Yes, this is the second appearance of David Bowie on Sunday Sounds, and I highly doubt it will be his last. In my first post, I accompanied the newly- and surprise-released “The Next Day” with a kind of fanboy walkthrough of Bowie’s musical and technical highlights, before dumping the album and calling it a day.
What I left out, was that after all this time, after three decades and over twenty albums, that Bowie managed to produce something entirely legitimate. With a lot of other aging musicians, there’s sort of a performance and output curve, the rise and fall of the arc determined by the amount of energy in that output. When they’re young, and defining themselves, and their place in the musical world, there’s an incredible amount of push out into the world. But as they age, that energy is conserved, and all the rowdiness fades away in favor of more subtle, and assumingly more skilled exhibition. That’s a natural curve, and it makes sense because it also follows the experience of aging, so when you find somebody who maintains that youthful push, you take notice. Many people, myself included, have been watching David Bowie do that for our entire lives. Suddenly losing that…it’s a shock to the system.
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I discovered the tip of the iceberg with David Bowe's music in the same place I stumbled on a number of pivotal musical moments: smoking in my car while skipping class in high school. 'The Width of a Circle' unfolded before me, simple yet elegant, and I was so rapt with his music that I missed my next class. Sure, it meant detention, but it was well worth it. Bowie's main focus for much of his life was his art, and most of that art was music. With each iteration, he created a new persona, a different sound, and enlisted an incredible roster of talent along the way. From Major Tom to Ziggy to the Thin White Duke, he really wound up moving from one icon to the next, never content to linger in one spot for long. He also challenged norms and ideas about gender, identity and sexuality at a time of heavy persecution of homosexuals and strong sexual repression. He may not have paved the way, but he certainly hacked through the reeds, and left a trail of glitter for others to follow. His legacy, then, is his embodiment of Spectrum. There were no fixed points, no cuts from one icon to the next, just a constant fluid metamorphosing figure. I don't believe we'll see another David Bowie, who takes the elements of modern music over the course of his life, and so deftly turns them into something all his own, from guitar rock to drum and bass to ambient to industrial techno and back. David Bowie, you will be missed.
Find “The Next Day” and play track ten, ‘Dancing Out in Space.’ That song gets me every time. But I’m not here to talk about “The Next Day.” I’m here to talk about his 2009 release, VH1 Storytellers, recorded at a studio performance in 1999.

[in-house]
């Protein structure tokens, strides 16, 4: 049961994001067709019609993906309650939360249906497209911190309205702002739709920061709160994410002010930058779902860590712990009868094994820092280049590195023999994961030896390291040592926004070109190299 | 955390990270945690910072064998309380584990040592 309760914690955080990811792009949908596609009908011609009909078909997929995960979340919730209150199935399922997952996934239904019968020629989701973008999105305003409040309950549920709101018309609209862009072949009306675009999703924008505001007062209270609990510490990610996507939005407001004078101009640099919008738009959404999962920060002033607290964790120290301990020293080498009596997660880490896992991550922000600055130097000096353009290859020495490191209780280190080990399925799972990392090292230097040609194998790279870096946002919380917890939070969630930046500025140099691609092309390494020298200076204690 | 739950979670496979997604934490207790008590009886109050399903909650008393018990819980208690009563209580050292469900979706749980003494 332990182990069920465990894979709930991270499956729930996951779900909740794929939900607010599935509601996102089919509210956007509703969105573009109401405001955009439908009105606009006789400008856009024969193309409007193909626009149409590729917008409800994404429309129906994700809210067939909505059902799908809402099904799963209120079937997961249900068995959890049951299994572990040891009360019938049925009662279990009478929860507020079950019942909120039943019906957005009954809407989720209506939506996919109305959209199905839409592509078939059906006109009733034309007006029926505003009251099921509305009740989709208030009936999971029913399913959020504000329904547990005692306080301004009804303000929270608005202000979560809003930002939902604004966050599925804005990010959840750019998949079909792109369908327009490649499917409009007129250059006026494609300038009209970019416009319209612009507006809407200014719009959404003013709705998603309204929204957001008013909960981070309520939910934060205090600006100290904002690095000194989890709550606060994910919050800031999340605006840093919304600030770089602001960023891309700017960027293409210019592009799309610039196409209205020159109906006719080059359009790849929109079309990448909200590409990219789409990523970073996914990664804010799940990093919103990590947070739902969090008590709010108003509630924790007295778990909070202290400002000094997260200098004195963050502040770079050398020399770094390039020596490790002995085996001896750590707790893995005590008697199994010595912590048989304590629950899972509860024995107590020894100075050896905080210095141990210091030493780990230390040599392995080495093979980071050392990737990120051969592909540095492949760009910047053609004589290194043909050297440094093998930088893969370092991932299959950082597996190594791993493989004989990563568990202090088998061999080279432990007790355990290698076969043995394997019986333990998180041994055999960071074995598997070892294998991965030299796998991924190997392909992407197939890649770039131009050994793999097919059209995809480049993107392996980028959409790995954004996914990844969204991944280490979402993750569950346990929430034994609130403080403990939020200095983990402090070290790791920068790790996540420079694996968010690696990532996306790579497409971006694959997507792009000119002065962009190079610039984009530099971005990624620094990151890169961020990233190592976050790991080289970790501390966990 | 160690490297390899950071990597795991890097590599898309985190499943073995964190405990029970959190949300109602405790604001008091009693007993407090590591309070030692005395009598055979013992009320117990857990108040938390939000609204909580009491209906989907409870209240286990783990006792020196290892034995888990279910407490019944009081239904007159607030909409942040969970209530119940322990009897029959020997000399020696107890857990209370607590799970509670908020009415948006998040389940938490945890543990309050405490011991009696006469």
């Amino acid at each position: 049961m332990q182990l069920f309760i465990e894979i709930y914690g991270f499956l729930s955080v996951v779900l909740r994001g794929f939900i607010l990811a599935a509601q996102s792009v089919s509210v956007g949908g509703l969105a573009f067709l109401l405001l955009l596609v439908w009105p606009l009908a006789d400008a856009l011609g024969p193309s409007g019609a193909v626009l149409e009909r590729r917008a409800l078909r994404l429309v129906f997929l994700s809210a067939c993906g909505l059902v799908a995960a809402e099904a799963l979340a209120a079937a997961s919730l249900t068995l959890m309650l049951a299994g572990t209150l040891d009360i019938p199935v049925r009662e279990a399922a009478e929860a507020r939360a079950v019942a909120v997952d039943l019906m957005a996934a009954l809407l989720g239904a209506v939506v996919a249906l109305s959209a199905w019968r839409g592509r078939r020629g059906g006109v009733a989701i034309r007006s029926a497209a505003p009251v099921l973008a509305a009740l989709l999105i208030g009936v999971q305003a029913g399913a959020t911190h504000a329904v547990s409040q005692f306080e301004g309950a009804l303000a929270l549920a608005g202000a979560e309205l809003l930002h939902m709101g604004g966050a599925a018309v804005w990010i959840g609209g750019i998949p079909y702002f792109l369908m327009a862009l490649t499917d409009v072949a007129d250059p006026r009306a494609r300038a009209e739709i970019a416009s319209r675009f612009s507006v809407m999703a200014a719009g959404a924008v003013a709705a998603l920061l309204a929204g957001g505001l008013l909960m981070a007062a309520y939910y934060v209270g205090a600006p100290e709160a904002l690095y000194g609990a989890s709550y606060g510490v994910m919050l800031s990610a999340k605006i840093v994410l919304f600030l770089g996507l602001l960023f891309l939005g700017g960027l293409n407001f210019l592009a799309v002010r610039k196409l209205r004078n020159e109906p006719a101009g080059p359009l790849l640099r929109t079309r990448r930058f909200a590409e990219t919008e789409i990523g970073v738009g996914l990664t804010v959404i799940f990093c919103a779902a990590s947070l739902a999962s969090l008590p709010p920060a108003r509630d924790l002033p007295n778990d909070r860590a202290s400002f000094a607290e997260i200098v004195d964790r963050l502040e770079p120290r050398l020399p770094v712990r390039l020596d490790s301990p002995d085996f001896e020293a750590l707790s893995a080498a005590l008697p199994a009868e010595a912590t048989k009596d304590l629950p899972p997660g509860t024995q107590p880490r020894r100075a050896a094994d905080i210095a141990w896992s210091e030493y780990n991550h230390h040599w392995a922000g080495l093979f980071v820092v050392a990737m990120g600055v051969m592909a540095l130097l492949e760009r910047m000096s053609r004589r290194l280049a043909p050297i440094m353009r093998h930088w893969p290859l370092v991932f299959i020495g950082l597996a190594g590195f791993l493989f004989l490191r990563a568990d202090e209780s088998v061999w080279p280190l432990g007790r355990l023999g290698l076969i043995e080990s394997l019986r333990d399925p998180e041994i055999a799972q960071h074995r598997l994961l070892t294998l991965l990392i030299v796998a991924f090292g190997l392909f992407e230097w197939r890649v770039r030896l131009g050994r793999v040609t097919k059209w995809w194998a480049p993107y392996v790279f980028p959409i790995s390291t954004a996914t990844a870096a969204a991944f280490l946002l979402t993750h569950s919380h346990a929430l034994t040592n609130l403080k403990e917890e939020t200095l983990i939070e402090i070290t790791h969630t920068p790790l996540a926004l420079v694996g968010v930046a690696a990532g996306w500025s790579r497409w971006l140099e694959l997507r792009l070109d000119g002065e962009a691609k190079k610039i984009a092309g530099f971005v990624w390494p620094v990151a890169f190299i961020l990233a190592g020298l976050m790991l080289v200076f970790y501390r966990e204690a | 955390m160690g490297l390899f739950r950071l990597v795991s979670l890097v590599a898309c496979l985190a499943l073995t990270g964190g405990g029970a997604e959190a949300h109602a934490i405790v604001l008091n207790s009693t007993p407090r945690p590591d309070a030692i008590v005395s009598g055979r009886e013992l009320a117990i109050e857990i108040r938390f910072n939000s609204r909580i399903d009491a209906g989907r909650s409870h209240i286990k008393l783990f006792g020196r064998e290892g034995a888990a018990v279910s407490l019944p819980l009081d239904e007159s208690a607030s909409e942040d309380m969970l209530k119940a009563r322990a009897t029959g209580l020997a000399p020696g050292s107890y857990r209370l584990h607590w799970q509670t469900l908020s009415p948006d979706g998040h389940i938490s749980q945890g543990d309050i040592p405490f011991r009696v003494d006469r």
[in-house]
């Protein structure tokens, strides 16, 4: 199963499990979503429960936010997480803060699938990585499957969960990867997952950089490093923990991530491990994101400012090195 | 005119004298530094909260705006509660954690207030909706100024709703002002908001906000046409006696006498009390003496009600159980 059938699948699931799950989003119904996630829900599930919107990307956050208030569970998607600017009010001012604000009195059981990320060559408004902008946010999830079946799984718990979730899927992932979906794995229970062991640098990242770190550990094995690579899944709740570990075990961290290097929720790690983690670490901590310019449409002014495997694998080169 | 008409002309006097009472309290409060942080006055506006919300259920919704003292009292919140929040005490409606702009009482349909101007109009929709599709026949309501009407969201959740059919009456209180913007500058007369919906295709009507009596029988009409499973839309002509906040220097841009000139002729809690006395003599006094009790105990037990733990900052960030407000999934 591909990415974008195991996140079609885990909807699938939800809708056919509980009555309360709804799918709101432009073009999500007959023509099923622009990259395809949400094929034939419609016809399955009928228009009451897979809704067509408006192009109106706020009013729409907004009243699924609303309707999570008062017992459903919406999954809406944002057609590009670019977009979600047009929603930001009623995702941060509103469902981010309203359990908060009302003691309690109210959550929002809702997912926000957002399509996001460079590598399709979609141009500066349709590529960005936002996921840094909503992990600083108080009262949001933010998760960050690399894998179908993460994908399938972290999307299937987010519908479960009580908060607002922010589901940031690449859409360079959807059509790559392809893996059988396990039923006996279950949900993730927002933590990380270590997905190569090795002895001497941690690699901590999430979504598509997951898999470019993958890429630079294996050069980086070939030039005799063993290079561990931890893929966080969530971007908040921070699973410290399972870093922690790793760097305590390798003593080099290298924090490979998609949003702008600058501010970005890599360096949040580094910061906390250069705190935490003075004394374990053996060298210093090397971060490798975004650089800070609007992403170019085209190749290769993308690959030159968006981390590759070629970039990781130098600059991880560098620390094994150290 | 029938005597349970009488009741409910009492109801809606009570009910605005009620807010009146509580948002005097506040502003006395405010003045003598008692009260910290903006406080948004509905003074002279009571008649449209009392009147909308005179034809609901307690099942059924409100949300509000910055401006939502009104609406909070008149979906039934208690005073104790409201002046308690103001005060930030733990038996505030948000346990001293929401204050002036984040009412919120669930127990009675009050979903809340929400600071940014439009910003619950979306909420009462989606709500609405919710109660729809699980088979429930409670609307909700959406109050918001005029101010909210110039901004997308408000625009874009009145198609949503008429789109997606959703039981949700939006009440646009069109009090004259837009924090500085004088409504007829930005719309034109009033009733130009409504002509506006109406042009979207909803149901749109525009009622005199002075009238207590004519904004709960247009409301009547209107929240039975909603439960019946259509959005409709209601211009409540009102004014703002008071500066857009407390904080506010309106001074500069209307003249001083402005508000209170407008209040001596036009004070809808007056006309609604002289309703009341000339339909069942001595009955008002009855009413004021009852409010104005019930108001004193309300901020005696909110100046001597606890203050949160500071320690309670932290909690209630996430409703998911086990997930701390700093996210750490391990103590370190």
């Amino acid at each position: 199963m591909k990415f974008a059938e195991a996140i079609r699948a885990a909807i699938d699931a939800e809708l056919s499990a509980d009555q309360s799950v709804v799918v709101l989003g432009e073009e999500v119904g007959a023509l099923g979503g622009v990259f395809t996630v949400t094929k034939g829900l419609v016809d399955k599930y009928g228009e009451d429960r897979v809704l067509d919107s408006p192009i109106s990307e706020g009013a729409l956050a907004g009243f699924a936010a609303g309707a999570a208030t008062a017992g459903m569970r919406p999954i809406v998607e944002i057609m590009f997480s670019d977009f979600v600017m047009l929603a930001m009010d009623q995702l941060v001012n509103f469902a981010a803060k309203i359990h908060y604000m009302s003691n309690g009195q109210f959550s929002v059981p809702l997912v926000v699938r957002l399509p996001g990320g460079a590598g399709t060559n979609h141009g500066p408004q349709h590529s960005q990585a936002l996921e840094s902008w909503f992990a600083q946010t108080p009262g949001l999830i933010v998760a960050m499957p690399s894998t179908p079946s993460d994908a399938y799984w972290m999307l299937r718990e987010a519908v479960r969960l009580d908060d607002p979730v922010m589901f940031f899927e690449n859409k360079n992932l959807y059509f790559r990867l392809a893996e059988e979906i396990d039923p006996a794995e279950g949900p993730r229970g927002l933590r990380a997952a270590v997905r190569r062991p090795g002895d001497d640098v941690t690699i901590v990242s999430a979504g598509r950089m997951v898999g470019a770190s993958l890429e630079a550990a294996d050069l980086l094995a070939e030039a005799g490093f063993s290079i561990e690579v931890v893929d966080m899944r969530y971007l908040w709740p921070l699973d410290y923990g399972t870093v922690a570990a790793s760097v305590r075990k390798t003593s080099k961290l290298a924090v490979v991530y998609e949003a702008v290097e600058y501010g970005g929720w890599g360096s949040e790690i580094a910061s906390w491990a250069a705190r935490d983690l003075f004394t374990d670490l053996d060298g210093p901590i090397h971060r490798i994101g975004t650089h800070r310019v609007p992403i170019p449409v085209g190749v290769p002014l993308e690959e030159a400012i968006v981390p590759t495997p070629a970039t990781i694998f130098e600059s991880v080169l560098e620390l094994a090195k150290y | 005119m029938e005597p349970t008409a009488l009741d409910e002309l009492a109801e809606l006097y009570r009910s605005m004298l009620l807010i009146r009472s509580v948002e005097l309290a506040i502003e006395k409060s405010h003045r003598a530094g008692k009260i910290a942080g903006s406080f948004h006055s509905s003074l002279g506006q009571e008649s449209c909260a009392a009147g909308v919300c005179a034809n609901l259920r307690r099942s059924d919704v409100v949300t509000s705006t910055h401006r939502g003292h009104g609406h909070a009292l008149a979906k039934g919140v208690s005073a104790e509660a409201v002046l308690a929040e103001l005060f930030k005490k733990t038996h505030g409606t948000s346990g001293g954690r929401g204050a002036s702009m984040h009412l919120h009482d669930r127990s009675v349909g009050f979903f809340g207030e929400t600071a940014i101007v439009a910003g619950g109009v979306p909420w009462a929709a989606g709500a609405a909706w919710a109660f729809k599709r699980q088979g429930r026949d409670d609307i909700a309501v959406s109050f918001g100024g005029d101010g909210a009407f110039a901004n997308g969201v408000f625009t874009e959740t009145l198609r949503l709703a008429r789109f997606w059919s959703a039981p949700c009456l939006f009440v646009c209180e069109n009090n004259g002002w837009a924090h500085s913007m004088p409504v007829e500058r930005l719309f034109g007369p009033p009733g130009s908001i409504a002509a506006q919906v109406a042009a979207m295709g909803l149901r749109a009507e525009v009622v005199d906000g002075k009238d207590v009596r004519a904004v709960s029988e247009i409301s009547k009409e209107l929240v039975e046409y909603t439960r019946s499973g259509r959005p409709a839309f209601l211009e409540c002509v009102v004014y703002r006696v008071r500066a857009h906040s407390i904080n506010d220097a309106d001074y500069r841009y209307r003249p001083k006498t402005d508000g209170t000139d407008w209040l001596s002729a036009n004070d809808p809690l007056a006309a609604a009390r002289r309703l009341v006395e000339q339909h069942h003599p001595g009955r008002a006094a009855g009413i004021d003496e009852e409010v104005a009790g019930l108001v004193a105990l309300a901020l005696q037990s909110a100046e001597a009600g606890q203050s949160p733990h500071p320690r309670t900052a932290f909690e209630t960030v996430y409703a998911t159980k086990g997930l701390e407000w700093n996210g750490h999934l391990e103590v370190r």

Storytellers sees Bowie leading the crowd at the Manhatten Center in New York through an exposition of the songs, characters, events, and places that helped define him in his long career. Some are anecdotes about the German experience, as his story about Iggy Pop, while others are more like “David Bowie Fun Facts,” namely his first meeting with Marc Bolan.
His performances are still tight arrangements, but his lyrics and vocal stylings are dramatized, often bordering on crooning, or in some cases, after his story about Iggy Pop, adopting Pop’s distinctly middle-American accent with a strong emphasis on the trailing r’s in the lyrics. As a result, you now know what it would sound like if Iggy Pop ever covered “China Girl.”
He’s a perfect entertainer in this performance, and even though it’s a recording, it imparts this feeling that he’s got his arm wrapped around your shoulder and is telling you, personally, the stories. Like a friend. I was fortunate enough to see David Bowie play live, just once, in October 0f 1997 on his “Earthling” tour, and despite being a larger venue, it still felt like he was playing the music for me. Also, he was playing it really, really well.
It wasn’t ever just David Bowie, either. He surrounded himself with incredible talent, from the musicians to his engineers and legendary producers. He touched all of their lives, too, and pushed them up right alongside him.
So, this Sunday, you can really take your pick of your takeaway from David Bowie. Don’t be afraid to change, take care of the people around you, engage with people in a genuine way, and keep pushing out that youthful energy and create a full life experience along the way.
Check out his VH1 Storytellers performance below, and take a listen to my David Bowie Retrospective playlist as well. There’s a lot of gems in there.
Bowie’s influence is evident and apparent everywhere:
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I've been snapping photos of these sidewalk scribbles in the Stevens and Whittier neighborhoods in Minneapolis. I figured if I put them all in one place, I could fit them together like a puzzle and find a theme, or a message, some kind of common thread. It's been over a year, and I've found about a dozen, and the most likely thread is pop culture. In this case, it's a snippet of the lyrics to David Bowie's "Let's Dance." Found on the south side of 16th Street, across the street from the convention center. Nod to @timmpls by way of @startribune for their post reminding me of this, and to @davidbowie for the beautiful song, and, well, everything.